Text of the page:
Chick-Fil-A Anti-Gay Support

Apologies Just Won’t Cut it This Time

Chick-fil-A, the popular restaurant chain known for its boneless chicken breast sandwich, has recently been recognized for something other than clogging customers’ arteries.

In offering free catering to a marriage seminar hosted by the Pennsylvania Family Institute — one of the state’s largest anti-gay groups — Chick-fil-A has made it clear where it stands in the cultural debate over gay rights.

Pennsylvania Family Institute President Michael Geer hasn’t been shy about his anti-gay views, so it’s no wonder that gay-rights groups proposed boycotting the chain.

To combat the bad press, Chick-fil-A President Dan Cathy posted a video on the company’s Facebook fan page on Jan. 11 to clear its name. He claims that despite the fact that his company openly supported the denial of gay rights, the restaurant strives to “serve all people and values all people.”

That promise isn’t good enough. It will take a lot more than a Facebook apology for the sake of damage control to temper offended customers.

While Chick-fil-A may only be a fast food company, the idea of a major employer making an overt, public statement against civil rights is unacceptable in the 21st century. Espousing certain religious agendas is one thing, but Chick-fil-A executives must realize this denial of civil rights will incur a public backlash — one that may hold fiscal repercussions for the family-owned chain.

At the end of the day, despite the company’s discriminatory stance on gay marriage, Chick-fil-A must value profits gained from all customers — no matter their sexual orientations.

— Lexi Halamandaris

Staff Writer

Private Companies at their Will

Fried poultry chain Chick-fil-A is the latest subject of financial contribution scrutiny. The Georgia-based restaurant chain has come under attack for catering a marriage seminar for the Pennsylvania Family Institute, an anti-gay organization.

Chick-fil-A isn’t the first to use products as a vehicle for Biblical values. Forever 21 and In-N-Out both conceal Biblical references on the bottoms of shopping bags and milkshake cups, but these idiosyncrasies haven’t caused grievances with patrons the way politically fueled donations do. President Dan Cathy claims his franchises donated food like they would to any community event, and that the company refrains from identifying with any agenda.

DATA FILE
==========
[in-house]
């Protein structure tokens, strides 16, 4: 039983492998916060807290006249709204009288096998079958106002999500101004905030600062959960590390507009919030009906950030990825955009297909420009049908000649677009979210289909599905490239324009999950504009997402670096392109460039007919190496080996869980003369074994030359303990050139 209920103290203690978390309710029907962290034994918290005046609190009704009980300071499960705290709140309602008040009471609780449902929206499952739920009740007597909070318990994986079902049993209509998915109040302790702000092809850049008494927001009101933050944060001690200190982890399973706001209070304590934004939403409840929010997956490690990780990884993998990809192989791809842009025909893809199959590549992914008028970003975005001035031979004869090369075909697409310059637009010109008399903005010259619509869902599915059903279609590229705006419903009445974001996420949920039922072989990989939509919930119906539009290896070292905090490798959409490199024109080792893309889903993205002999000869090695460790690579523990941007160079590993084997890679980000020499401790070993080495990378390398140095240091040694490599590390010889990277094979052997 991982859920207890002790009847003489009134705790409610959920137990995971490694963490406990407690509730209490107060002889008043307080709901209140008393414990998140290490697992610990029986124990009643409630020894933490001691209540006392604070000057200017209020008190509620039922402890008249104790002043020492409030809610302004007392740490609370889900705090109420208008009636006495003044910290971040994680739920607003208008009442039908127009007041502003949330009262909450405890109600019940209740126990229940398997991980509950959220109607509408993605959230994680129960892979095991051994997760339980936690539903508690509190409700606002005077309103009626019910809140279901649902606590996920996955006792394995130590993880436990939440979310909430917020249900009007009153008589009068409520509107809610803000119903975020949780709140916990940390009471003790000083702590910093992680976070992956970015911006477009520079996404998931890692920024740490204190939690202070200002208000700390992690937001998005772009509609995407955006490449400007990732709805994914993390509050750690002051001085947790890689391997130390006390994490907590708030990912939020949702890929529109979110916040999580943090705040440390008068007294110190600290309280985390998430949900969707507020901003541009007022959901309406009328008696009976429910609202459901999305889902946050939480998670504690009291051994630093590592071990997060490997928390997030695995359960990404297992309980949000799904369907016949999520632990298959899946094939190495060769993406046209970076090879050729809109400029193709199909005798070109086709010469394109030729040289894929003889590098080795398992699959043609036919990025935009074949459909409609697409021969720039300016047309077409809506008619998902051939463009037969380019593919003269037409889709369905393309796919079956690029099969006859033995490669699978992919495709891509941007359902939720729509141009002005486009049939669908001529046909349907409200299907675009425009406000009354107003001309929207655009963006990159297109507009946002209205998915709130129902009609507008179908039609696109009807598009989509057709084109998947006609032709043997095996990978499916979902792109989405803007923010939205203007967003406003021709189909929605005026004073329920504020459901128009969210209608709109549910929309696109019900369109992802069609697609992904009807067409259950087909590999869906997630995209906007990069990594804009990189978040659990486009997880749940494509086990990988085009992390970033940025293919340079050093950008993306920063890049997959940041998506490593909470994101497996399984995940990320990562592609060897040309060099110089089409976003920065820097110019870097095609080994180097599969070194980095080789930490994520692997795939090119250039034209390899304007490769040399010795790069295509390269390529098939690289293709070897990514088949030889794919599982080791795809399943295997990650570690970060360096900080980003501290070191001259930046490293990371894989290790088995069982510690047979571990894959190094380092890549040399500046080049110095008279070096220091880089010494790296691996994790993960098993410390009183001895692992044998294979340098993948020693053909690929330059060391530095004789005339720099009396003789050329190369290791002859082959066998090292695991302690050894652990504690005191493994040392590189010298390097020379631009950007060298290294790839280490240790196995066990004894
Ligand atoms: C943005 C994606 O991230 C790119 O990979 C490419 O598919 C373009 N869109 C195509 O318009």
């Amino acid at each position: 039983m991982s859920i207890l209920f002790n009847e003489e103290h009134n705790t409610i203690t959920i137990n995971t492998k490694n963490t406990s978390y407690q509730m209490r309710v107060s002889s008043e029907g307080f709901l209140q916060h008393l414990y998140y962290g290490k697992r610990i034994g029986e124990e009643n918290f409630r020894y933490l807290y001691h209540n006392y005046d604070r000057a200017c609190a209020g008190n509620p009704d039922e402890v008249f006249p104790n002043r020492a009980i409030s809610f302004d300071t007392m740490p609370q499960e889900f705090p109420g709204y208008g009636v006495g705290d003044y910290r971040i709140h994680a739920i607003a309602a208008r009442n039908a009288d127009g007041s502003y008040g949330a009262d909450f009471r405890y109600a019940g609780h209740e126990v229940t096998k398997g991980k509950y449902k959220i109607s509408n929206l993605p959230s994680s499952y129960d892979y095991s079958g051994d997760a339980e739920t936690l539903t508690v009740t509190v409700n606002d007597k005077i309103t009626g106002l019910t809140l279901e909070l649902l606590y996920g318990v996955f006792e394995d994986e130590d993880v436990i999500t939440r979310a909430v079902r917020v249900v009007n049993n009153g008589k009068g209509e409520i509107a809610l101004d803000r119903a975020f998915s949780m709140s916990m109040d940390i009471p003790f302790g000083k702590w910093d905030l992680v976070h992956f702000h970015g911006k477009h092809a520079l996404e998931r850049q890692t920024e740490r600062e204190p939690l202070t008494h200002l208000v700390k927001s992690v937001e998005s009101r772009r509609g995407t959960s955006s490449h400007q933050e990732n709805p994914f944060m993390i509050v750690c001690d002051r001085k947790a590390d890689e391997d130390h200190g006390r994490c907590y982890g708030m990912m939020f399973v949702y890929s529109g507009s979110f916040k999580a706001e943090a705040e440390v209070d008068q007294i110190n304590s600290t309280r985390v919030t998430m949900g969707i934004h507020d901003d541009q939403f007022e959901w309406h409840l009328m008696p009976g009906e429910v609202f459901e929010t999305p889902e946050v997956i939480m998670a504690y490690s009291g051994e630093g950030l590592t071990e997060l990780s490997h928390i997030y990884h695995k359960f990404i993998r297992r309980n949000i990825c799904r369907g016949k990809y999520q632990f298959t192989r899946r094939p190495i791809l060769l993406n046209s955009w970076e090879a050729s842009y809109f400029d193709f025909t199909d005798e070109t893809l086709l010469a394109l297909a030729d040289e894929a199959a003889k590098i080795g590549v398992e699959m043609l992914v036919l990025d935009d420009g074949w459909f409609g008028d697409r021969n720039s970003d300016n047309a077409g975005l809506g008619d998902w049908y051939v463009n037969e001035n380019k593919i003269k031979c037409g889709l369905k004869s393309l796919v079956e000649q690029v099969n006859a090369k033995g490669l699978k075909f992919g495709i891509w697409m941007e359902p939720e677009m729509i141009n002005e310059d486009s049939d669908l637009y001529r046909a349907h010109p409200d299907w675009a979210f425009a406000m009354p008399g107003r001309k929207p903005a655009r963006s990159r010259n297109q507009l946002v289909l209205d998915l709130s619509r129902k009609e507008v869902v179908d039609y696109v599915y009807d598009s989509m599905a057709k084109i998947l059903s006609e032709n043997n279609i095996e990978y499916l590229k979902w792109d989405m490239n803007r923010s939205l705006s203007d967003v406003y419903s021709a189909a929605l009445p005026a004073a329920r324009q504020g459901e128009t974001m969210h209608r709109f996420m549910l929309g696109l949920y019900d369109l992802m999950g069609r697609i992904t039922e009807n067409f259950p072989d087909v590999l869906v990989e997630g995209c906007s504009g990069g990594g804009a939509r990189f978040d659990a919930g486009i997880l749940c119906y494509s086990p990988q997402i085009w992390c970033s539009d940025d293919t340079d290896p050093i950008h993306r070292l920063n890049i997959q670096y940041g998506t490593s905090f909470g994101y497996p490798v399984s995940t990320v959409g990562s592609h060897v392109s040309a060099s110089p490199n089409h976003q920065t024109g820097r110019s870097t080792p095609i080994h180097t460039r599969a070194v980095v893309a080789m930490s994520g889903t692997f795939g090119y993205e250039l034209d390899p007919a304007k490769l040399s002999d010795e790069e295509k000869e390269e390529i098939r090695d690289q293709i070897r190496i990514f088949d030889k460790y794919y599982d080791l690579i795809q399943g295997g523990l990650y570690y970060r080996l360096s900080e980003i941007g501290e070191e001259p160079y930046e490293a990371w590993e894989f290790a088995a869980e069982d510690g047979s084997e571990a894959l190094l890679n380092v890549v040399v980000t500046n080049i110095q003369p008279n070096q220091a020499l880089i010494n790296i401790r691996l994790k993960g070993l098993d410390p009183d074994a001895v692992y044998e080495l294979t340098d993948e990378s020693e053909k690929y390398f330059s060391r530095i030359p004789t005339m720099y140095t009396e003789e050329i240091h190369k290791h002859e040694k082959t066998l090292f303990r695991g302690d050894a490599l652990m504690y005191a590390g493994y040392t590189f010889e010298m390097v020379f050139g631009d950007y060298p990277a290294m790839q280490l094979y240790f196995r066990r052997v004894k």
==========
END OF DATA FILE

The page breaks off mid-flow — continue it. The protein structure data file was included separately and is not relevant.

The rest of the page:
Even if it did choose to identify with a political agenda, Chick-fil-A is completely within its rights to support movements and figures it favors, but it shouldn’t expect everyone to be on board with their decisions. Private companies like Chick-fil-A have no responsibility to act as delegates to their customers.

We must accept that once our money leaves our pockets, it becomes subject to the whims of richer executives who will fund what they may: another yacht, a cohort’s bid for Congress or a crusade to push an ideology over a population wider than their customer base. This is probably why Chick-fil-A promotes their creed in a public forum.

Yes, they want to maintain the sanctity of marriage by donating processed chicken nuggets and brownies, but they reap yet another benefit: free advertising. In the end, no matter the repercussions — good or bad — Chick-fil-A has jurisdiction to do whatever it wants.

— Alex Pakzad

Staff Writer

Donate to The UCSD Guardian
$2505
$5000
Contributed
Our Goal

Your donation will support the student journalists at University of California, San Diego. Your contribution will allow us to purchase equipment, keep printing our papers, and cover our annual website hosting costs.

More to Discover
Donate to The UCSD Guardian
$2505
$5000
Contributed
Our Goal